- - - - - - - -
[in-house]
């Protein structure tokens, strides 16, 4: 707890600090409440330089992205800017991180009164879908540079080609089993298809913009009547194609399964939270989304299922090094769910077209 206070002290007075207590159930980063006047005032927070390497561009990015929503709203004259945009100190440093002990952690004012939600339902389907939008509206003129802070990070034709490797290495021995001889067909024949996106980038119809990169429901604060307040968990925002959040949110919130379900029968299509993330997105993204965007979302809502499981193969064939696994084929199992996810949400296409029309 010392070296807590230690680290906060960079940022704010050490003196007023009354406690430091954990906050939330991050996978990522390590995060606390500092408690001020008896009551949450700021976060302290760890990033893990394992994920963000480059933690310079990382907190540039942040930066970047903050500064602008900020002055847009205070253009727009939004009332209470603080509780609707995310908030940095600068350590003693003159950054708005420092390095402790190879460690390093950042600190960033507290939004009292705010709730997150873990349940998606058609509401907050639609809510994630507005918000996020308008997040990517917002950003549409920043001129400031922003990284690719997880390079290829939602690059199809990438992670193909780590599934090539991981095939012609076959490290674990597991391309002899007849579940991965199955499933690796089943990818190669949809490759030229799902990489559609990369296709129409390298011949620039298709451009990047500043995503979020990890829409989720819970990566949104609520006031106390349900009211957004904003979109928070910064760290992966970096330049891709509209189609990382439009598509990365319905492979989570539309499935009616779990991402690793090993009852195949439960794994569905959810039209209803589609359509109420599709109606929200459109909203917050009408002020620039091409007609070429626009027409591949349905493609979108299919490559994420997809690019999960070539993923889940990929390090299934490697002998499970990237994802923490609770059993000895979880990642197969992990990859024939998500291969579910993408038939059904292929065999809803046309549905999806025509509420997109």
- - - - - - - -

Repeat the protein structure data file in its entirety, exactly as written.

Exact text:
[in-house]
């Protein structure tokens, strides 16, 4: 707890600090409440330089992205800017991180009164879908540079080609089993298809913009009547194609399964939270989304299922090094769910077209 206070002290007075207590159930980063006047005032927070390497561009990015929503709203004259945009100190440093002990952690004012939600339902389907939008509206003129802070990070034709490797290495021995001889067909024949996106980038119809990169429901604060307040968990925002959040949110919130379900029968299509993330997105993204965007979302809502499981193969064939696994084929199992996810949400296409029309 010392070296807590230690680290906060960079940022704010050490003196007023009354406690430091954990906050939330991050996978990522390590995060606390500092408690001020008896009551949450700021976060302290760890990033893990394992994920963000480059933690310079990382907190540039942040930066970047903050500064602008900020002055847009205070253009727009939004009332209470603080509780609707995310908030940095600068350590003693003159950054708005420092390095402790190879460690390093950042600190960033507290939004009292705010709730997150873990349940998606058609509401907050639609809510994630507005918000996020308008997040990517917002950003549409920043001129400031922003990284690719997880390079290829939602690059199809990438992670193909780590599934090539991981095939012609076959490290674990597991391309002899007849579940991965199955499933690796089943990818190669949809490759030229799902990489559609990369296709129409390298011949620039298709451009990047500043995503979020990890829409989720819970990566949104609520006031106390349900009211957004904003979109928070910064760290992966970096330049891709509209189609990382439009598509990365319905492979989570539309499935009616779990991402690793090993009852195949439960794994569905959810039209209803589609359509109420599709109606929200459109909203917050009408002020620039091409007609070429626009027409591949349905493609979108299919490559994420997809690019999960070539993923889940990929390090299934490697002998499970990237994802923490609770059993000895979880990642197969992990990859024939998500291969579910993408038939059904292929065999809803046309549905999806025509509420997109």